Wednesday, 29 August 2012

architect & interior designer travis walton






If the Australian Interior Design Awards are anything to go by, Travis Walton is on his way to establishing a practice in New York. It's on his to-do list and is getting within reach. After studying design and working under leading Melbourne architects and designers, he set up his own firm about four years ago. This year he entered the industry awards for the first time and won commendations in each category, including "Emerging interior design practice".

Which five words best describe you? Meticulous, imaginative, passionate, energetic, forward-thinking.
How did you get your career start and what path have you taken since? After graduating I worked for a few different high-profile Melbourne architects and designers. I’ve always been more drawn to the design side of architecture (I consider myself much more a designer than an architect) so as soon as I felt I’d gained enough industry experience, I set up my own design practice specialising in building and interior design. The firm has been up and running for four years now and we’ve already completed over 40 projects nationwide.
What’s the best lesson you’ve learnt along the way? Never compromise your ideals. In this business there’s so much pressure from other people – other designers and architects, builders and, of course, the client – to make changes or sacrifice ideas that you know are essential to making the project work. I really enjoy the collaborative nature of the design process and the dialogue that results from alternative points-of-view, but in my experience once you’ve established a plan, sticking to your guns invariably results in successful projects and happy clients.
What’s your proudest career achievement? This year we entered theAustralian Interior Design Awards for the first time. We were awarded commendations in every category we entered! That was both surprising and incredibly validating at the same time. The thing that makes me really proud though is seeing the smile on a client’s face when we’ve delivered a project that’s turned out beyond their expectations and they get to see the results of all the hard work and the time and the money they’ve invested. That’s awesome.
What’s been your best decision? Definitely going out on my own.Establishing my own practice has been scary, stressful and exhausting but it’s also exhilarating and profoundly rewarding. I feel unbelievably lucky to be able to go out into the world every day and make my living doing what I’m most passionate about, and to be able to put my name to the amazing projects we’ve completed. It’s also allowed me the freedom to handpick my design team, who are all extremely talented, dedicated and hard-working.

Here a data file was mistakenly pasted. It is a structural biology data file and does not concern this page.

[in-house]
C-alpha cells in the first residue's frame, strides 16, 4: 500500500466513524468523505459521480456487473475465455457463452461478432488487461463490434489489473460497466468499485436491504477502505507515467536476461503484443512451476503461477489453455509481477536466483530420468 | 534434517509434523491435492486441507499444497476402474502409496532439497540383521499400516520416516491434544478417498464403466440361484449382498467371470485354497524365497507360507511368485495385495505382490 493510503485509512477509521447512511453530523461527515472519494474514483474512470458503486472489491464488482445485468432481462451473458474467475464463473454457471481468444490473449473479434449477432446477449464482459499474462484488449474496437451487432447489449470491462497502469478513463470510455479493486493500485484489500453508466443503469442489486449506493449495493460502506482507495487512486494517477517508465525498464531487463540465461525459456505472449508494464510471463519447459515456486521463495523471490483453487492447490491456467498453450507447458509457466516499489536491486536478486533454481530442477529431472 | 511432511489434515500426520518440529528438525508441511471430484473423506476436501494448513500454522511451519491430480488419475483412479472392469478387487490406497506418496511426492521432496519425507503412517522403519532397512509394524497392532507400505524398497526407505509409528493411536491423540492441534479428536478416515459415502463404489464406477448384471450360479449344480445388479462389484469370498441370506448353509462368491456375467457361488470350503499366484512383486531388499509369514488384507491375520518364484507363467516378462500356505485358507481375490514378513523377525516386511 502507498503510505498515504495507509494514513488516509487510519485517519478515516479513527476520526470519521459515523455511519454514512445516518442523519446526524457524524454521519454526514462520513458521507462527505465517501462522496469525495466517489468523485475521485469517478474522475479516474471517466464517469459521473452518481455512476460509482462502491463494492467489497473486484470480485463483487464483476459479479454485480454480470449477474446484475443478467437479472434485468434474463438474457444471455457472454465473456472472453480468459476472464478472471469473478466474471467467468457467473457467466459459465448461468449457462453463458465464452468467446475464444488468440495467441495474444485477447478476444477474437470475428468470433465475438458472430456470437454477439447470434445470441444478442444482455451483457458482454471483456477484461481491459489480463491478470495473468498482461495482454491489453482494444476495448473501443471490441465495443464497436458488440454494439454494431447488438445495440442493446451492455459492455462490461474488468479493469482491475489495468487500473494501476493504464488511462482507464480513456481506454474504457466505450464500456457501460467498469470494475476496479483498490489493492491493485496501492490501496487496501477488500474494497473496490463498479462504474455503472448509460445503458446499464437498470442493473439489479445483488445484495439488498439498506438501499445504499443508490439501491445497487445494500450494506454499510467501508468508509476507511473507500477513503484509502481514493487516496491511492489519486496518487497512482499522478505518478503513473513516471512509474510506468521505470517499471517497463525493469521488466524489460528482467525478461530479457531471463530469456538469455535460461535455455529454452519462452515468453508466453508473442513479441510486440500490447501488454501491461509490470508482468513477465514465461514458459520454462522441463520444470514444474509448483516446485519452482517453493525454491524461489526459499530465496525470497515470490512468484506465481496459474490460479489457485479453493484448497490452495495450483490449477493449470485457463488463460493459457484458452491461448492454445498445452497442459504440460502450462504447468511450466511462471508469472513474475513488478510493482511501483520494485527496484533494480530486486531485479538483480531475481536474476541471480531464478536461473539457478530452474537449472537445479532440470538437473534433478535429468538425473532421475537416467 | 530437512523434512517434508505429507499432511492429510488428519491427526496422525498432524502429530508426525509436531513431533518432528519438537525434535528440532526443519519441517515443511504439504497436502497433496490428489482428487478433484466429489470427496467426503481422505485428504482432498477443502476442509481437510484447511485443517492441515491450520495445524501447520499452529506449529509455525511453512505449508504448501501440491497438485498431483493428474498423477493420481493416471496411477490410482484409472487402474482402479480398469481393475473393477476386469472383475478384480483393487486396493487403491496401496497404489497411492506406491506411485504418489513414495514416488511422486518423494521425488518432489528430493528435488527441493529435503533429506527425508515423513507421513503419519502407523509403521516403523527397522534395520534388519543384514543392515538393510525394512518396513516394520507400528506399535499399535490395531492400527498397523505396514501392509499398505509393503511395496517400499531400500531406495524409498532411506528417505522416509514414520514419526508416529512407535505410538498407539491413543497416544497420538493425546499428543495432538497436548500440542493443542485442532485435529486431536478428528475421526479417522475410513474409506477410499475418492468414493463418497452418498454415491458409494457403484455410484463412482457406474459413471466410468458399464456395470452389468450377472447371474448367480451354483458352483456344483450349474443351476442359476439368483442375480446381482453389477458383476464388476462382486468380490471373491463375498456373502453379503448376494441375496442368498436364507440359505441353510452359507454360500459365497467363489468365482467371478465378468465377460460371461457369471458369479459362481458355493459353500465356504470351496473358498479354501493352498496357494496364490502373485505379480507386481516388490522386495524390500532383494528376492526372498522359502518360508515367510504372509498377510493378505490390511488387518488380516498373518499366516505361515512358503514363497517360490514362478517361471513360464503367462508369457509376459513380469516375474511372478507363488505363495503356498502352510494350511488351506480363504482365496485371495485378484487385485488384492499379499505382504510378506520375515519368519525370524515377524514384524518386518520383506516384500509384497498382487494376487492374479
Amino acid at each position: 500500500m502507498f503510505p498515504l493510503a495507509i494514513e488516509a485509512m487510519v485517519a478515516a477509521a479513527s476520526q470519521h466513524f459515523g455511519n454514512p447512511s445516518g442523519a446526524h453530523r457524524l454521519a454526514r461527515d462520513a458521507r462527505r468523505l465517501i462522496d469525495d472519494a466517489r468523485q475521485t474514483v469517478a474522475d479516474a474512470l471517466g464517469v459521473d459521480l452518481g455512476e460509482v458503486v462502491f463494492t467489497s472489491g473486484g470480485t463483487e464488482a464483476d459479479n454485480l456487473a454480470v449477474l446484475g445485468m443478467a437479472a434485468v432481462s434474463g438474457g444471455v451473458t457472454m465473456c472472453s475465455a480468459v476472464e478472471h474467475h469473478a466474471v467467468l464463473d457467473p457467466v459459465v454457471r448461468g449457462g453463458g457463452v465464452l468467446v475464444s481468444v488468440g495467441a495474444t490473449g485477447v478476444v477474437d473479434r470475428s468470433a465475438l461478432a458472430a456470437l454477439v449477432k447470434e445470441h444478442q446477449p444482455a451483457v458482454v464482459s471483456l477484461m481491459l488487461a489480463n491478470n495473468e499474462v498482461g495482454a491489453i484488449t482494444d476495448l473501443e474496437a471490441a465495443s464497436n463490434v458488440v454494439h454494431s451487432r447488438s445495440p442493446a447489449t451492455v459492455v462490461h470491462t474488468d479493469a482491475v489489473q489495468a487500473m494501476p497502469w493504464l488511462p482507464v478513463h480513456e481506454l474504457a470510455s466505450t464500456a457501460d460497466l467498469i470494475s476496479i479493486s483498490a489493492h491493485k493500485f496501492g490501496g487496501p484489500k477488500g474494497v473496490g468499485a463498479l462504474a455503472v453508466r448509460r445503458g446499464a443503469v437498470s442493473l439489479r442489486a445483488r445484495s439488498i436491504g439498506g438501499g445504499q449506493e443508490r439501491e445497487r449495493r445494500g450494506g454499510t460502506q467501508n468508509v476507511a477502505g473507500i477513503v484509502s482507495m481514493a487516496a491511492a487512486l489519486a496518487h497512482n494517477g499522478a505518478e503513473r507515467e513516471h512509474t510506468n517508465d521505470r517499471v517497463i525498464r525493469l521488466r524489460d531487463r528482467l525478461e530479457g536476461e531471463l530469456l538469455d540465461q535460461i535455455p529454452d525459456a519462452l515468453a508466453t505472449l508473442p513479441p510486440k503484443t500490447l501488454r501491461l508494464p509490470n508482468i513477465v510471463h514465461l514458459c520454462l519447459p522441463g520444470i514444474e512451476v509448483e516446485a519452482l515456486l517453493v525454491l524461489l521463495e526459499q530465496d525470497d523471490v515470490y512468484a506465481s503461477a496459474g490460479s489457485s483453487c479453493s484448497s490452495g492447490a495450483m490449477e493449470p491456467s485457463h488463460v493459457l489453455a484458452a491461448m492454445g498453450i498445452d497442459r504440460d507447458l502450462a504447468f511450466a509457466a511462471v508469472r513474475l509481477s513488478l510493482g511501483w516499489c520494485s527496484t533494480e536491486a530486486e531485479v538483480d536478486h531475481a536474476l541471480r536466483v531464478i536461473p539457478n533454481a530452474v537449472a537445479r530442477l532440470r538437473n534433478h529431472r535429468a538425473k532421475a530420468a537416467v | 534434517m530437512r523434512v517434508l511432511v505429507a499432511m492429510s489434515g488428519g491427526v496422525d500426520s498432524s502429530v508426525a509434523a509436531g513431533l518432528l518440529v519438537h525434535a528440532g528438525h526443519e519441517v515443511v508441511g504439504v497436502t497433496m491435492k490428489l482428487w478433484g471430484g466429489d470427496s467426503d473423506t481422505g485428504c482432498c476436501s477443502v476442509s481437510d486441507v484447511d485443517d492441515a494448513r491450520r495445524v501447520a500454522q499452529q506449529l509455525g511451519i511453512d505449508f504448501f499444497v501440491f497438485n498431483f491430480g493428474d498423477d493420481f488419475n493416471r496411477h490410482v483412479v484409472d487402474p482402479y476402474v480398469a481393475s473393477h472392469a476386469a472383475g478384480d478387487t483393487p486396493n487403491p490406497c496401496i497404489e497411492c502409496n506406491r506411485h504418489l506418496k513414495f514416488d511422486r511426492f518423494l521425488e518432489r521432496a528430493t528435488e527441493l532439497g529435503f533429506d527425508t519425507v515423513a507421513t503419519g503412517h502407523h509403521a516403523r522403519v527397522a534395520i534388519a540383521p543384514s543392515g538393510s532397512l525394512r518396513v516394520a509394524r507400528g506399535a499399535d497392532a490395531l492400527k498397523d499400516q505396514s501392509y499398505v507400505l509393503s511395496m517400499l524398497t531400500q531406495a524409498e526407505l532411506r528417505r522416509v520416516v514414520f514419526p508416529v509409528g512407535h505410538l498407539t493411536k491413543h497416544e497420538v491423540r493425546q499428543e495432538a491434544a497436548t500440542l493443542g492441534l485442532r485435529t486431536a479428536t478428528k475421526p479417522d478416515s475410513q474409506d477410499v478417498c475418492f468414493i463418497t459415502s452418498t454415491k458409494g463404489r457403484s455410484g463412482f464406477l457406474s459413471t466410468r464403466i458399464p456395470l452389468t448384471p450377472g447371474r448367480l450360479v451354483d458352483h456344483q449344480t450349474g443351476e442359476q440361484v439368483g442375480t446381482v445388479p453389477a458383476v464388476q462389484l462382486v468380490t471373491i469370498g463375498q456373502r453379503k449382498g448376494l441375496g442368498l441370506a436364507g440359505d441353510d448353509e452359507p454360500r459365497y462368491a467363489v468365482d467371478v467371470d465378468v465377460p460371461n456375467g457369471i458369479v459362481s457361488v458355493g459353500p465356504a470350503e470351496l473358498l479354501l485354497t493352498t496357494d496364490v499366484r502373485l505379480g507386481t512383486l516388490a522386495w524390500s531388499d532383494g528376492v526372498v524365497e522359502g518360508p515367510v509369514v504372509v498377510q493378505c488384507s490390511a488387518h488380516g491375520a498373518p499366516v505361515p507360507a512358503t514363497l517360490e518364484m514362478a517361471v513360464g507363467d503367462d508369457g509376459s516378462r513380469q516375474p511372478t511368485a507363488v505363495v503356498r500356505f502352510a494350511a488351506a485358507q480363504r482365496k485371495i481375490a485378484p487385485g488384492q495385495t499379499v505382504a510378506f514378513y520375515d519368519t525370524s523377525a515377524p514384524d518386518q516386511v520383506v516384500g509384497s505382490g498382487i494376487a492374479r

Who inspires you? I’ve always had a lot of admiration for people who successfully combine creativity and practicality. People like Ray and Charles Eames and (artist/designer/architect) Donald Judd, who create beautiful works of art that are also functional and useful. I think that’s an amazing ability to have and it’s not easy to nail. It’s something I strive for with every new project.
What are you passionate about? Imaginative and clever design. Getting the best you possibly can out of people, spaces, environments and ideas.
Which person, living or dead, would you most like to meet? I’d love to have met John Lautner. He was an American architect who built all these amazing, futuristic homes in California in the 1970s and 80s. His interiors have been used to film everything from Bond films to The Big Lebowski. The house in The Jetsons is based on one of his designs.He had an incredible imagination and the skills to bring his ideas to life.
What dream do you still want to fulfil? Establishing a successful practice in New York is my major ambition at the moment. I realise it’s a clich√©, but it’s a clich√© for a reason. Nowhere else in the world offers so much design diversity, so many creative opportunities and challenges.
What are you reading? I’m currently (slowly) working my way through a book called Here comes everybody by a teacher from New York University named Clay Shirky. It’s all about how new media and technology are allowing us to collaborate and create in ways not previously possible, and the effects – both positive and negative – this is having on the world.

images courtesy of travis walton

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